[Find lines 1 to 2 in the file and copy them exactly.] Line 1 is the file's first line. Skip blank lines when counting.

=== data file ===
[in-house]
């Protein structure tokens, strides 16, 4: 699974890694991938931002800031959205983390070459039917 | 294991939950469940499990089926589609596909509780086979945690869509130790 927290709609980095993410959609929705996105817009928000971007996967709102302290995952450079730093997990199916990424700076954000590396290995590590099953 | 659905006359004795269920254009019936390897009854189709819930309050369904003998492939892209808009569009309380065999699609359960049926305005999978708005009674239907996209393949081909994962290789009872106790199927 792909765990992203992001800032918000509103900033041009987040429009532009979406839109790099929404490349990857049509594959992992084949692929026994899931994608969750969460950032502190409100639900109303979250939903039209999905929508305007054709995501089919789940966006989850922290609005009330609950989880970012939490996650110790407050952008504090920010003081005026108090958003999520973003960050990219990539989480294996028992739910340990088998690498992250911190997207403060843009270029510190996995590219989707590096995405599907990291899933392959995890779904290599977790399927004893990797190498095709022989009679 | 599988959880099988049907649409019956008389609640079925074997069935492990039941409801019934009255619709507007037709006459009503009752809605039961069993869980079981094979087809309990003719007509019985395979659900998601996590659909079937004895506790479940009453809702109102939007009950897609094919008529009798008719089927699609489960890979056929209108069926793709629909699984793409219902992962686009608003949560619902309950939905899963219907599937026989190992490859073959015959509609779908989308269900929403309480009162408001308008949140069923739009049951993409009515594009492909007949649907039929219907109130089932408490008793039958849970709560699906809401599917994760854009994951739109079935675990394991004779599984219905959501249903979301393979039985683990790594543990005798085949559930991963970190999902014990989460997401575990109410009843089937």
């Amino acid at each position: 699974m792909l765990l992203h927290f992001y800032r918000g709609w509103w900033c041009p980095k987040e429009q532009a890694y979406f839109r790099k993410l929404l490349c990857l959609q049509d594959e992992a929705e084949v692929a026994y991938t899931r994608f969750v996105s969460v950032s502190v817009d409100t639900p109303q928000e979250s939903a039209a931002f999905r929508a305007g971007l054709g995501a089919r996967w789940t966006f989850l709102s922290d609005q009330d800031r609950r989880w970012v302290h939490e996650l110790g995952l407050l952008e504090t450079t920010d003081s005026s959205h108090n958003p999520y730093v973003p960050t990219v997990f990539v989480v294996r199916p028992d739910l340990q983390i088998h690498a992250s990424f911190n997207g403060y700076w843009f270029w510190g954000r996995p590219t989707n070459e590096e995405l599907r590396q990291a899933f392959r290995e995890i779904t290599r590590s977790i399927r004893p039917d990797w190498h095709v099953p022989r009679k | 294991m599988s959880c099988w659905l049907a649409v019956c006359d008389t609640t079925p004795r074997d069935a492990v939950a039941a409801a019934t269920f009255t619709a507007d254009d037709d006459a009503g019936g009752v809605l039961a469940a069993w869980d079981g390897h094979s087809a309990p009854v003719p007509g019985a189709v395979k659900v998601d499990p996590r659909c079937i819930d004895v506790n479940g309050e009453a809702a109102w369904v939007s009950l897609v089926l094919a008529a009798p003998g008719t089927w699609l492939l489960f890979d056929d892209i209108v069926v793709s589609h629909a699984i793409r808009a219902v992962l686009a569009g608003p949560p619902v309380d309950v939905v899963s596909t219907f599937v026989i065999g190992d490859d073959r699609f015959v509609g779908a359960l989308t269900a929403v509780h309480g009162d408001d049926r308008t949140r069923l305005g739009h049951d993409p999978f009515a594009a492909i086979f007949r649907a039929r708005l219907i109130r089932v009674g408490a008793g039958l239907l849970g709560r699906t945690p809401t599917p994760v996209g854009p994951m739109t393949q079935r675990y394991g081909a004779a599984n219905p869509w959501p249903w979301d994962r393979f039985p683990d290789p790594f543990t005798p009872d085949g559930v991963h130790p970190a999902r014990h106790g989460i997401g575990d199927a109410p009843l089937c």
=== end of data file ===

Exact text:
[in-house]
């Protein structure tokens, strides 16, 4: 699974890694991938931002800031959205983390070459039917 | 294991939950469940499990089926589609596909509780086979945690869509130790 927290709609980095993410959609929705996105817009928000971007996967709102302290995952450079730093997990199916990424700076954000590396290995590590099953 | 659905006359004795269920254009019936390897009854189709819930309050369904003998492939892209808009569009309380065999699609359960049926305005999978708005009674239907996209393949081909994962290789009872106790199927 792909765990992203992001800032918000509103900033041009987040429009532009979406839109790099929404490349990857049509594959992992084949692929026994899931994608969750969460950032502190409100639900109303979250939903039209999905929508305007054709995501089919789940966006989850922290609005009330609950989880970012939490996650110790407050952008504090920010003081005026108090958003999520973003960050990219990539989480294996028992739910340990088998690498992250911190997207403060843009270029510190996995590219989707590096995405599907990291899933392959995890779904290599977790399927004893990797190498095709022989009679 | 599988959880099988049907649409019956008389609640079925074997069935492990039941409801019934009255619709507007037709006459009503009752809605039961069993869980079981094979087809309990003719007509019985395979659900998601996590659909079937004895506790479940009453809702109102939007009950897609094919008529009798008719089927699609489960890979056929209108069926793709629909699984793409219902992962686009608003949560619902309950939905899963219907599937026989190992490859073959015959509609779908989308269900929403309480009162408001308008949140069923739009049951993409009515594009492909007949649907039929219907109130089932408490008793039958849970709560699906809401599917994760854009994951739109079935675990394991004779599984219905959501249903979301393979039985683990790594543990005798085949559930991963970190999902014990989460997401575990109410009843089937």